Leanne McKeachie is the owner of Leanne McKeachie Design in Victoria. Leanne has earned accolades for her work at Vancouver Island’s CARE Awards.
â– LUXURY BUILD
STYLE & STONE WHEN TARA AND LIBRAL FURTADO DECIDED TO CUSTOM-BUILD THEIR OWN CRAFTSMEN-INFLUENCED DREAM HOME, IT WAS A GIVEN THAT, AS THE OWNERS OF VICTORIA STONESCAPE, THEIR HOME WOULD CELEBRATE THE BEAUTY OF STONE.
BY MARIANNE SCOTT PHOTOS BY JOSHUA LAWRENCE
ara and Libral Furtado lived in a tiny 1910 farmhouse for nearly five years while the family home they’d dreamed about was being built next door on a three-and-ahalf acre lot. “It took all that time because we wanted to do it right and fund it as we went along,” says Tara. Victoria Design’s Wil Peereboom designed the two-storey, 7,100-square-foot house with its fivecar garage, an unfinished basement and another two-car garage underneath the home, created to store “fun” cars not in daily use. Besides the great room and dining room, the house includes five bedrooms, six bathrooms, laundry room, playroom, office and granny suite. While many Islanders covet ocean views, this family happily looks out over Blenkinsop Lake and tranquil scenes of fields and grasslands. “We wanted the house to be timeless, traditional and suited to our country-like neighbourhood,” says Tara. With multiple peaked gables, a porte cochère, a mix of stonework and grey-painted cedar shingles, the home’s exterior evokes the Craftsman-era style, with a splash of West Coast. Libral, who owns Victoria Stonescape, installed the exterior stonework. “When Toyota moved its showroom, they had to blast the new property’s rock,” he says. “The salt-and-pepper rock is beautiful. I brought 150 tons of it here.” After breaking the rock into smaller pieces, Libral covered the lower four feet of the home’s exterior walls with hand-chiselled stone, using a tight-joint mortarless technique. The same stonework supports a massive chimney and the coach gate, as well as several walls as landscaping features. All the stonework, which took a year to install, resembles an interlocking puzzle. Double insulation Pella windows and doors, and two heat-pump systems make the house energy efficient.
AN ENDURING ESTHETIC The Furtados were adamant the style of their home, both inside and out, should withstand changing design trends. Seeking elegance, tradition, hominess and durability, they chose to be their own interior designers.
Previous page and above: The kitchen, located at the north end of the open-concept great room, features double everything — two premium Bosch dishwashers, two sinks and double ovens in the eight-burner Wolf stove. An oversized fridge is Sub-Zero. The crystal chandeliers above the island and informal dining area, as well as the crystal door and drawer pulls, are a design element replicated throughout the home.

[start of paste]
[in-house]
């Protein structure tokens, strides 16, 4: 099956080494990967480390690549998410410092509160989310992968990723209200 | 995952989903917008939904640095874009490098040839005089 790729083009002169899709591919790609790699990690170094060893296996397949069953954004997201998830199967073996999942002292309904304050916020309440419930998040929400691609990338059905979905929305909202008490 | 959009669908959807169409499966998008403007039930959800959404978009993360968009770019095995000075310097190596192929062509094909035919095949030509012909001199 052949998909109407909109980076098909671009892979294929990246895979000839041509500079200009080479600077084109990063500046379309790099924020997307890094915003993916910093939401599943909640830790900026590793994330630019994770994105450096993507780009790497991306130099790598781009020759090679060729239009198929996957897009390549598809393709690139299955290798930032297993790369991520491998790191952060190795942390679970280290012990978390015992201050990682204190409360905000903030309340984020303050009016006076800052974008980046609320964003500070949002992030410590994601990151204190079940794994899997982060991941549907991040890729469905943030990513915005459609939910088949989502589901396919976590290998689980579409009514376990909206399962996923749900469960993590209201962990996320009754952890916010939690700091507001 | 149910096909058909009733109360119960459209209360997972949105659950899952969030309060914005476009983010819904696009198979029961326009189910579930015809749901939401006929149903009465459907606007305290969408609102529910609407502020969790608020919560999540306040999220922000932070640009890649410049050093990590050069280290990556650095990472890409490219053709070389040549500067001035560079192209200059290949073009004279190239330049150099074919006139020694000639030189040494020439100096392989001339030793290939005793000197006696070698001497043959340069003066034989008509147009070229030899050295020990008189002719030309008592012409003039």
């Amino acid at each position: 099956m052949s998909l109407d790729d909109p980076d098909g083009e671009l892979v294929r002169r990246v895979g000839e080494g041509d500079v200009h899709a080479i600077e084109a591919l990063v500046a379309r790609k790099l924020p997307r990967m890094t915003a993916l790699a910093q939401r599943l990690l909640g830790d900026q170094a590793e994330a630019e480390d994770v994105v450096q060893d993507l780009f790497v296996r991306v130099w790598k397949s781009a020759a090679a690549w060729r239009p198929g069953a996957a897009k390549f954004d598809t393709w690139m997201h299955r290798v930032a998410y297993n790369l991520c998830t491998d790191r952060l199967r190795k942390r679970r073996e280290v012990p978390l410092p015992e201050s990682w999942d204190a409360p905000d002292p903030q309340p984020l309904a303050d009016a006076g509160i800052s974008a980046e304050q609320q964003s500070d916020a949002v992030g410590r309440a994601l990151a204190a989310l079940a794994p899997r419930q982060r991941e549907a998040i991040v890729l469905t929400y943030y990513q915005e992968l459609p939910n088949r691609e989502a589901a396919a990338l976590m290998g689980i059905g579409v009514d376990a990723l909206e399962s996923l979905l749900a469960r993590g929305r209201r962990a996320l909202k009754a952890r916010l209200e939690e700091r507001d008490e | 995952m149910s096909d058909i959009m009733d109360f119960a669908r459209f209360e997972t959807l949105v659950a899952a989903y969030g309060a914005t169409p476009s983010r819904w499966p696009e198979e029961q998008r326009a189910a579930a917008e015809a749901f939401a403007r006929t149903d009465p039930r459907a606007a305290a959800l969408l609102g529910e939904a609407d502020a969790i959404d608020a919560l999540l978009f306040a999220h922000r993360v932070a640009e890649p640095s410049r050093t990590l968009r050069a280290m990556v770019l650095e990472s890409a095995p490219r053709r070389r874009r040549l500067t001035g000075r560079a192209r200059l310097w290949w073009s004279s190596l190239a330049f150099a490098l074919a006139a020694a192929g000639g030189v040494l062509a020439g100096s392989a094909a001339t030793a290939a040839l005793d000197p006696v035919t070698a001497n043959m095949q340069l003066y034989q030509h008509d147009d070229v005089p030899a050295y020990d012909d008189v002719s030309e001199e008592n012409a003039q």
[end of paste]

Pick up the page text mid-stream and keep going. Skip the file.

The wet bar adjacent to the kitchen/dining area contains a wine cooler and space for glassware behind leaded-glass cabinet doors. A marble mosaic set into the backsplash above the sink forms a focal point.
“If it’s too modern or hip, it dates,” says Tara. “We don’t want to renovate, ever.” The house also needed to be hard-wearing to accommodate the three Furtado children, ages 12, nine and six. The main floor features a sunlit, 1,100-square-foot great room. It begins with the large kitchen with its eight-burner stove and an array of white, beadedface-frame, Shaker-style cabinets with applied panel mouldings by Jason Good Custom Cabinets. Storage aplenty. Cabinets with leaded-glass fronts flank a custom hood fan with large corbels. The rest of the vast room, with its white coffered ceilings and gentle arches delineating each area, includes a family dining area with a rustic “can-withstand-any-spills” table, a central space with chocolate-leather living-room chairs and a family room with a floor-to-ceiling grey-granite fireplace and flat-screen television. A playroom filled with toys and books sits next to the kitchen. The couple placed it there because the children like being nearby during meal preparation, and the parents like monitoring what’s going on. A step away from the kitchen, a small bar with a wine cooler leads to a roomy pantry.
ELEGANCE AND HARMONY Design elements are repeated throughout the house to provide unity and harmony. A warm light-grey paint (Benjamin Moore’s Balboa Mist) covers every